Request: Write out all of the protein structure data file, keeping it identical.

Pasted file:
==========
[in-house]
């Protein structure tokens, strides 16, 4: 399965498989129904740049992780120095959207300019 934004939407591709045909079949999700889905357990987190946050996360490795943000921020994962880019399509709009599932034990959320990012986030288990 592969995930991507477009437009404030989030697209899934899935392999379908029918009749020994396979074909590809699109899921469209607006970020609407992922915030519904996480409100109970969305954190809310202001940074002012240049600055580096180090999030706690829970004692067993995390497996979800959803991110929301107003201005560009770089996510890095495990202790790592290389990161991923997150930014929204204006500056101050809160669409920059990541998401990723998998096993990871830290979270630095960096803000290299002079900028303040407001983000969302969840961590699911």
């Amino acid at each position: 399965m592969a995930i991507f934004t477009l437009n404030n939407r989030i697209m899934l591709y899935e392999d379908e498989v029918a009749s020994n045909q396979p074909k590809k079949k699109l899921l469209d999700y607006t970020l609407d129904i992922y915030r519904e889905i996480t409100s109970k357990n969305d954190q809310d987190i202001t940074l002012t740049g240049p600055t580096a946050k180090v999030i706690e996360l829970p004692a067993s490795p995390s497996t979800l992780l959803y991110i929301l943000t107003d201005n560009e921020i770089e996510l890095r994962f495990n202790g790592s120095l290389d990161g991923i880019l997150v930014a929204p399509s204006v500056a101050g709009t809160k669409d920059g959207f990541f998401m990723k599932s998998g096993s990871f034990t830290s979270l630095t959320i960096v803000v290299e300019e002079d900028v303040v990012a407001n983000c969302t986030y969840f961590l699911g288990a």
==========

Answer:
[in-house]
């Protein structure tokens, strides 16, 4: 399965498989129904740049992780120095959207300019 934004939407591709045909079949999700889905357990987190946050996360490795943000921020994962880019399509709009599932034990959320990012986030288990 592969995930991507477009437009404030989030697209899934899935392999379908029918009749020994396979074909590809699109899921469209607006970020609407992922915030519904996480409100109970969305954190809310202001940074002012240049600055580096180090999030706690829970004692067993995390497996979800959803991110929301107003201005560009770089996510890095495990202790790592290389990161991923997150930014929204204006500056101050809160669409920059990541998401990723998998096993990871830290979270630095960096803000290299002079900028303040407001983000969302969840961590699911």
């Amino acid at each position: 399965m592969a995930i991507f934004t477009l437009n404030n939407r989030i697209m899934l591709y899935e392999d379908e498989v029918a009749s020994n045909q396979p074909k590809k079949k699109l899921l469209d999700y607006t970020l609407d129904i992922y915030r519904e889905i996480t409100s109970k357990n969305d954190q809310d987190i202001t940074l002012t740049g240049p600055t580096a946050k180090v999030i706690e996360l829970p004692a067993s490795p995390s497996t979800l992780l959803y991110i929301l943000t107003d201005n560009e921020i770089e996510l890095r994962f495990n202790g790592s120095l290389d990161g991923i880019l997150v930014a929204p399509s204006v500056a101050g709009t809160k669409d920059g959207f990541f998401m990723k599932s998998g096993s990871f034990t830290s979270l630095t959320i960096v803000v290299e300019e002079d900028v303040v990012a407001n983000c969302t986030y969840f961590l699911g288990a």